Nan Goldin


Nan Goldin Biography


Born in Washington, D.C., Nan Goldin was introduced to photography at the age of fifteen by a teacher who passed out Polaroid cameras to students at the progressive Satya Community School in Boston. She began taking black-and-white photographs of her friends in the transvestite community of Boston in the early 1970s and had her first solo show at Project, Inc. in Boston in 1973. She received a B.F.A. from Tufts University in 1977 and an additional Fifth Year Certificate in 1978. As she progressed through school, she began using bright Cibachrome prints.

After moving to New York, the setting for many of her most renowned photographs, she quickly became involved in the downtown New Wave scene, presenting slide shows of her images accompanied by music at punk rock venues such as the Mudd Club and later at art spaces. The ever-growing body of images she used in these slide shows formed the basis of The Ballad of Sexual Dependency (1980–86). This series, with its snapshot-style portrayals of amorous or abusive couples, drug addiction, and intimate details of the artist's life, established Goldin as a major photographer when selections were shown at theBiennial Exhibition at the Whitney Museum of American Art in New York in 1985. It was also presented at film festivals, such as the Edinburgh and Berlin festival (1985 and 1986, respectively). The life depicted in The Ballad of Sexual Dependency took its toll; many of the subjects of the series had died by the early 1990s, and in 1988 Goldin herself entered a rehabilitation clinic. She continued to candidly document her life, however, incorporating her hospital experiences into her work. Over time, her photographs have moved from representations of destructive youthful abandon to, most recently, scenes of parenthood and domesticity in increasingly international settings. In 1994, she published Tokyo Love, a series of images of Tokyo youth, in collaboration with Japanese photographer Nobuyoshi Araki.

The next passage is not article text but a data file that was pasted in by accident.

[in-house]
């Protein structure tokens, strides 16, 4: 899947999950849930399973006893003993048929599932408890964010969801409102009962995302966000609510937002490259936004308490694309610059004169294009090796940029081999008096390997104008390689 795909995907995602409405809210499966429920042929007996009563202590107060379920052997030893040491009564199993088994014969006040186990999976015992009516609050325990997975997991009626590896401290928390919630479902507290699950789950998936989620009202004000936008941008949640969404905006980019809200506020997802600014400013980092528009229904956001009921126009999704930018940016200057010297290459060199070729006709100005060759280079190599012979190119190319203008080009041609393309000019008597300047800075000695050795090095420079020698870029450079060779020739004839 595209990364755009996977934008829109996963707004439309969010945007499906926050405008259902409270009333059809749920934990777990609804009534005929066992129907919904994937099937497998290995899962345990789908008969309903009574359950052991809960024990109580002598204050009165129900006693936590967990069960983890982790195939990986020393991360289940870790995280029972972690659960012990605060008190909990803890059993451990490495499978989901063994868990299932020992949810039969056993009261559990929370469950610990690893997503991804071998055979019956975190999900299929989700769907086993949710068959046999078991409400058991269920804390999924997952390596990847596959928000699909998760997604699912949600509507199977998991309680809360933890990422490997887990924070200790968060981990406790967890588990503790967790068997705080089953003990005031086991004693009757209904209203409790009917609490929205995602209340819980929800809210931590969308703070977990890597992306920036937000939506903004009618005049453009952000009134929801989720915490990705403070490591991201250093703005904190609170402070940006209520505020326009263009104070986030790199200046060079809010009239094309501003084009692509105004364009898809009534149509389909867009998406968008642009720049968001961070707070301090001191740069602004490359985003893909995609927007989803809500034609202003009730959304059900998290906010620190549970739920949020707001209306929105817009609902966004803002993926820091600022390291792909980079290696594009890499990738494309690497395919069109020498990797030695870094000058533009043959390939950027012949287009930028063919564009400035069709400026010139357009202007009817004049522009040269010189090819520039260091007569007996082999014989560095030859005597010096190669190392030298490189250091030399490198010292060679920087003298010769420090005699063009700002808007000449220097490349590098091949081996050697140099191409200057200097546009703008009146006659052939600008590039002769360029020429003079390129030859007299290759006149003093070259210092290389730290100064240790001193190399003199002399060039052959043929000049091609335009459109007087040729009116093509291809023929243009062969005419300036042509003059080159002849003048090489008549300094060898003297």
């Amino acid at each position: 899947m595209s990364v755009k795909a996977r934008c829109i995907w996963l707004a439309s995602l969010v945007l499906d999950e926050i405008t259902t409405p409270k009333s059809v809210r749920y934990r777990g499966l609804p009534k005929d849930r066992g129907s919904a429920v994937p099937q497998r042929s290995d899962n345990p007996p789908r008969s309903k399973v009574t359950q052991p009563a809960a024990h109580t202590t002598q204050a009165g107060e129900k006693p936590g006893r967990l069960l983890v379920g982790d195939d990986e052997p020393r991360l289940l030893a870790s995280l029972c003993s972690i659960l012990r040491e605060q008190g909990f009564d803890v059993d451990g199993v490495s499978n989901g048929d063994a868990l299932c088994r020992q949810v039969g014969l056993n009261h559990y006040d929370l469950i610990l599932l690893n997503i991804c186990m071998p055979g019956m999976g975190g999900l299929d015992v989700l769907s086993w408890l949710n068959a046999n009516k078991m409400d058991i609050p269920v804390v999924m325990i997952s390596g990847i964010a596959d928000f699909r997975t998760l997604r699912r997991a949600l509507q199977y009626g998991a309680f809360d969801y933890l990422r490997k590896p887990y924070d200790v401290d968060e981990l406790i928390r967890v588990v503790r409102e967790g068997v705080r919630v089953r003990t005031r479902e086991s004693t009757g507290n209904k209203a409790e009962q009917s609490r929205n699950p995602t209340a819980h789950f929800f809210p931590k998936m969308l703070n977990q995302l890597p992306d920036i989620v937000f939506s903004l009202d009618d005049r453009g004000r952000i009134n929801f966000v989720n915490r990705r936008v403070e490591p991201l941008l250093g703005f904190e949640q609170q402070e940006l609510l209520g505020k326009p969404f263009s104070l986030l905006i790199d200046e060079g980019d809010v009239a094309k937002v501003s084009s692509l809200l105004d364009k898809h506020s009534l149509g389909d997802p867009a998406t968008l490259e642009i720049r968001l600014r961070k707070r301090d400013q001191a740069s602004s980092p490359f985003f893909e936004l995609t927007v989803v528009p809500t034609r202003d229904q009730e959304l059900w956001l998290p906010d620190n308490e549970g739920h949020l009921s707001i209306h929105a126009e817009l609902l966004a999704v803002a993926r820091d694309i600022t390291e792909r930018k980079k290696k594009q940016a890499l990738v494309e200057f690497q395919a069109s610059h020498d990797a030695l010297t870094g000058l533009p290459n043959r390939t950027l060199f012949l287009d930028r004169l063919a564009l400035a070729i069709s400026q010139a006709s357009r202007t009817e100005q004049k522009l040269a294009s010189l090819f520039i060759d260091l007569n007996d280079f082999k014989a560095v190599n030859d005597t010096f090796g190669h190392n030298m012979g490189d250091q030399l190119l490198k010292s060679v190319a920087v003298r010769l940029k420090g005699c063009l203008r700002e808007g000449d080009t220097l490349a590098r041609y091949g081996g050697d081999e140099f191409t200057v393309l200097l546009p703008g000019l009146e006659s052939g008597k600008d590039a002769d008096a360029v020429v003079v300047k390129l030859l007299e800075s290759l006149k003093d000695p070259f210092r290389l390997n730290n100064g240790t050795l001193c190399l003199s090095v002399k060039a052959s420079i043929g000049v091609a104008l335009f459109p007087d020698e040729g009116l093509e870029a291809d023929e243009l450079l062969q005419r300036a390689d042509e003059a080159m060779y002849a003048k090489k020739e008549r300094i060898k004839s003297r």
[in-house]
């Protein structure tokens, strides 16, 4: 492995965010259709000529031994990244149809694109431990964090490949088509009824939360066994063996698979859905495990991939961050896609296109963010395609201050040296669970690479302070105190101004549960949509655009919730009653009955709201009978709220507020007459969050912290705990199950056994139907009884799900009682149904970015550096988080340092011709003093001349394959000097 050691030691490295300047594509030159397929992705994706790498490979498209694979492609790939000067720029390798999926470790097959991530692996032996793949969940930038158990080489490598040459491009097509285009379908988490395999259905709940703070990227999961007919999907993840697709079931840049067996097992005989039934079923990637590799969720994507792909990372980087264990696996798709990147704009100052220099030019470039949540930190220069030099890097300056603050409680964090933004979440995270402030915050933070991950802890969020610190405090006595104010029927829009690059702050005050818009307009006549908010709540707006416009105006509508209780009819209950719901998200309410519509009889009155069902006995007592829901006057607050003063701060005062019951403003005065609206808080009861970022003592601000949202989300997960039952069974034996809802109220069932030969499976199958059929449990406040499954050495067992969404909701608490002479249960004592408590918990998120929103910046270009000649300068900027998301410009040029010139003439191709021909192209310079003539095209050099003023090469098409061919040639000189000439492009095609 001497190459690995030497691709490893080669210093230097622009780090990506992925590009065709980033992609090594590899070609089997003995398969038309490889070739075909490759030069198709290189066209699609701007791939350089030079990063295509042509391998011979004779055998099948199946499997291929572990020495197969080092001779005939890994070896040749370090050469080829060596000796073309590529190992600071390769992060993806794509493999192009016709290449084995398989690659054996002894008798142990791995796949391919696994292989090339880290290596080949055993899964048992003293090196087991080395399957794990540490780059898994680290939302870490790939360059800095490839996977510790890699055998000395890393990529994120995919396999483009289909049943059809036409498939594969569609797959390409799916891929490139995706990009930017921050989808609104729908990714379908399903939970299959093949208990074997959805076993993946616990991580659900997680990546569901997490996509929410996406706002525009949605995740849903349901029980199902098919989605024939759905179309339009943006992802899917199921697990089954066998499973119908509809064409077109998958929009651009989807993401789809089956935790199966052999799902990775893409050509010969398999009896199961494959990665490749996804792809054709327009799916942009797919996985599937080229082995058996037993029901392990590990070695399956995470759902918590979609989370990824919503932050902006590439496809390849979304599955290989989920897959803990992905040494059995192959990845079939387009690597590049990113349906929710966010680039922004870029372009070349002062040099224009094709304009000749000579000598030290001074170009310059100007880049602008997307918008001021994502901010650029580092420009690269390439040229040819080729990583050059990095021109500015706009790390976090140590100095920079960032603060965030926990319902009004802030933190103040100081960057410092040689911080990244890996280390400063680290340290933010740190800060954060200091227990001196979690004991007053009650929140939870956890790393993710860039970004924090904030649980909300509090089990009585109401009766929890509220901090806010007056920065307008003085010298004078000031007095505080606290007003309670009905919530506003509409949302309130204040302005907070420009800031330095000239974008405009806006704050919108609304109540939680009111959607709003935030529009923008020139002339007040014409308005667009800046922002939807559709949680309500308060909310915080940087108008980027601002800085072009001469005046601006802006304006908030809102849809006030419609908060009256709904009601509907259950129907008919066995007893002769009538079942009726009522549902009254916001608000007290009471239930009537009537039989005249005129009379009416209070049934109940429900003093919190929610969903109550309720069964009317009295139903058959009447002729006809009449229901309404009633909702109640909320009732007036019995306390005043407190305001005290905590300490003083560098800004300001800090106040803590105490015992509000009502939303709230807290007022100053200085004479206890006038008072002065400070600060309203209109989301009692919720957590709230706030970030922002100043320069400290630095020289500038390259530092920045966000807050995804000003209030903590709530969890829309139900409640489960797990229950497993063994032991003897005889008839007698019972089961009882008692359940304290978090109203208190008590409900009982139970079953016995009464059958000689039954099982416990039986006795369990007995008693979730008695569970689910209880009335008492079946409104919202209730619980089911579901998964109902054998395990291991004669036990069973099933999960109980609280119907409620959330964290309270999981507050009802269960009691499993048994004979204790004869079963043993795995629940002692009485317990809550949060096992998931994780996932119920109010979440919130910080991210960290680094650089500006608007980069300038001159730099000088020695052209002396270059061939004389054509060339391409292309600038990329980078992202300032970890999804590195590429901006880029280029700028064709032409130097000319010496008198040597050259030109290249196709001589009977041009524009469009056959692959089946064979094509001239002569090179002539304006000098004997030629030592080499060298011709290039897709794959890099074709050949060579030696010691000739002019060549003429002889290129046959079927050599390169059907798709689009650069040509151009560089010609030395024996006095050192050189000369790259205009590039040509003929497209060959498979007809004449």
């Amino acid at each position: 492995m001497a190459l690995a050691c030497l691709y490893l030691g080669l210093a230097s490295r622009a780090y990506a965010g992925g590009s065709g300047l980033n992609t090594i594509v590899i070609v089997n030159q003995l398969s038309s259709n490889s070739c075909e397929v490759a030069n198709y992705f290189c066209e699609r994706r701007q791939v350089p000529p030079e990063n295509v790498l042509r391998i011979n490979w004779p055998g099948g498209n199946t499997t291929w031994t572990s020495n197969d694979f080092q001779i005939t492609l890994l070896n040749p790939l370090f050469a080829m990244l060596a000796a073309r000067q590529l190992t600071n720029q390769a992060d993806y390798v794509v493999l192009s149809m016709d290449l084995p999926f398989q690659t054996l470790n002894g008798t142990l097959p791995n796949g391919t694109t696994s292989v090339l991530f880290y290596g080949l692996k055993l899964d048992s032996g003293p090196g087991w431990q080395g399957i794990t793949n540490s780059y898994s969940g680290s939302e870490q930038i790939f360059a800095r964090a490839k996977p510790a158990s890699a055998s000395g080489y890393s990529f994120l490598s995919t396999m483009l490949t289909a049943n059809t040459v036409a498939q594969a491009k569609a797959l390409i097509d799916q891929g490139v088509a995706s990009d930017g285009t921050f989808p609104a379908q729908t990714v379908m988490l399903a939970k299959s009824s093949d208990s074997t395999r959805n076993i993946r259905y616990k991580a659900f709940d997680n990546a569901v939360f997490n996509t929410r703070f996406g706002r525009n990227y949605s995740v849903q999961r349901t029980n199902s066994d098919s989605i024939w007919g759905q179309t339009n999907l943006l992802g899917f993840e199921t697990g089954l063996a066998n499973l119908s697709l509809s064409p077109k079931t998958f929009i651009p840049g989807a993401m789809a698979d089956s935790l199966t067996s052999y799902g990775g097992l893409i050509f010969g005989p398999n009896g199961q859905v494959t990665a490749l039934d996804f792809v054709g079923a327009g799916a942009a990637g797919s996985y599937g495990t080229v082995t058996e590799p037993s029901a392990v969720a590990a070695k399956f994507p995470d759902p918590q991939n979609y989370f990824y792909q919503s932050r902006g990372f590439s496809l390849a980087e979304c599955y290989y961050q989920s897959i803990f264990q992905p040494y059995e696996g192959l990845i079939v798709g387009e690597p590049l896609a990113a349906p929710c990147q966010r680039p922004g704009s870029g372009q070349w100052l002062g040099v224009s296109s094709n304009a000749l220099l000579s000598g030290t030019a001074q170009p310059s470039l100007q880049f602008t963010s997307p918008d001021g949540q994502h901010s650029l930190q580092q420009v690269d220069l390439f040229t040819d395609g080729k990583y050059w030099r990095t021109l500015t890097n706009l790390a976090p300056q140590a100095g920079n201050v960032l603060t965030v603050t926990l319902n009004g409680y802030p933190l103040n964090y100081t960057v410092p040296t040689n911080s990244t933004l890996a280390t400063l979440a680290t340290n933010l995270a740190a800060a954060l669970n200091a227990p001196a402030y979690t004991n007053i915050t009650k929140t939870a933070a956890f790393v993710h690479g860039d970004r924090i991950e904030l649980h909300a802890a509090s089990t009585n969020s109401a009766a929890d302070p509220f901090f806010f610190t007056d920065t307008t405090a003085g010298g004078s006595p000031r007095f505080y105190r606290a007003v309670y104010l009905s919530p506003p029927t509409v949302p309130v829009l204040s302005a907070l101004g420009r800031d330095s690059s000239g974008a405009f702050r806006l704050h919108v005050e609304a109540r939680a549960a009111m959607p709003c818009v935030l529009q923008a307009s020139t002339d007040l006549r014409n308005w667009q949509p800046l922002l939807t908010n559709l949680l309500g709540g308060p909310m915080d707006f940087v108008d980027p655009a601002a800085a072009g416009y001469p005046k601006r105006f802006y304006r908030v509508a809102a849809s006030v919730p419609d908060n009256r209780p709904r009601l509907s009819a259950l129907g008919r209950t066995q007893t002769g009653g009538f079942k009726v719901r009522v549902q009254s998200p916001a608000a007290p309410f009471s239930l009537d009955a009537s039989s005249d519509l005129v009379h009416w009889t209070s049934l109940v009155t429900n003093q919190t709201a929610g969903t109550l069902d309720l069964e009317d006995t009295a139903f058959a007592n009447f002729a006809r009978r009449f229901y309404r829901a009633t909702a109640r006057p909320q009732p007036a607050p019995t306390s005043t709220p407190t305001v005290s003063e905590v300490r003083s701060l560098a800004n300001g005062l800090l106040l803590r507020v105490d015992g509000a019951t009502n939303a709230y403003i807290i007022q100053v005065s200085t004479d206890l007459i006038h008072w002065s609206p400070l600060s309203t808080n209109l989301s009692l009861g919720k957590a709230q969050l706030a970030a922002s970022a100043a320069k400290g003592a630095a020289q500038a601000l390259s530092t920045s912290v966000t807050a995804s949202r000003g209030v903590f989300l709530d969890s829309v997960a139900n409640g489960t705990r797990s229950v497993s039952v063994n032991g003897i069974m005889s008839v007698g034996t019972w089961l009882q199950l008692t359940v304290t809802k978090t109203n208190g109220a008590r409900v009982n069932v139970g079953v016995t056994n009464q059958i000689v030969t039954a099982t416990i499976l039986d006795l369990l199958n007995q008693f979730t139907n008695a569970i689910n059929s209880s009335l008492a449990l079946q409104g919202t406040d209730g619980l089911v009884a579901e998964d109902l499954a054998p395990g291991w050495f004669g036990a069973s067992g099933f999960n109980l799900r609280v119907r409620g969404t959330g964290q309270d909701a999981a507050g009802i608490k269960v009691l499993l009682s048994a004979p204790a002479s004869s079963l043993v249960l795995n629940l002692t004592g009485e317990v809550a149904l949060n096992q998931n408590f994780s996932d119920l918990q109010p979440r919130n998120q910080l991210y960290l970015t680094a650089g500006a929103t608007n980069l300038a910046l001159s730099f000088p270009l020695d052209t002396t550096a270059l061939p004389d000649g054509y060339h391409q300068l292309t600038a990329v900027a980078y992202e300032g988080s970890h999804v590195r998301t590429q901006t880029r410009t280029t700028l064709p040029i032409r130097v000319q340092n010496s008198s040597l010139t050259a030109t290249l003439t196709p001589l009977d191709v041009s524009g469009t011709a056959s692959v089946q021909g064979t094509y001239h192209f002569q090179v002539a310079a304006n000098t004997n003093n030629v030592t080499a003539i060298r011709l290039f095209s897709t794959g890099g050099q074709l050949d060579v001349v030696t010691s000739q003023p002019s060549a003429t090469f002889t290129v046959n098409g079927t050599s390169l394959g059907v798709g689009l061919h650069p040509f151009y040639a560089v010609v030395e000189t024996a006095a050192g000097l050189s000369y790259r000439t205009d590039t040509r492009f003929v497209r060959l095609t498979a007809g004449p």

Goldin's numerous solo exhibitions include a mid-career retrospective at the Whitney Museum of American Art (1996) and Le Feu Follet, a traveling retrospective organized by the Centre Georges Pompidou in Paris (2001). In 1995, she made a film for the BBC, I'll Be Your Mirror, with Edmund Coulthard and Ric Colon. Goldin has received the Englehard Award from the Institute of Contemporary Art in Boston (1986), the Photographic Book Prize of the Year from Les Rencontres d'Arles (1987), the Camera Austria Prize for Contemporary Photography (1989), the Mother Jones Documentary Photography Award (1990), and the Louis Comfort Tiffany Foundation Award (1991). In 1991, she received a fellowship from the National Endowment for the Arts and was a DAAD artist-in-residence in Berlin.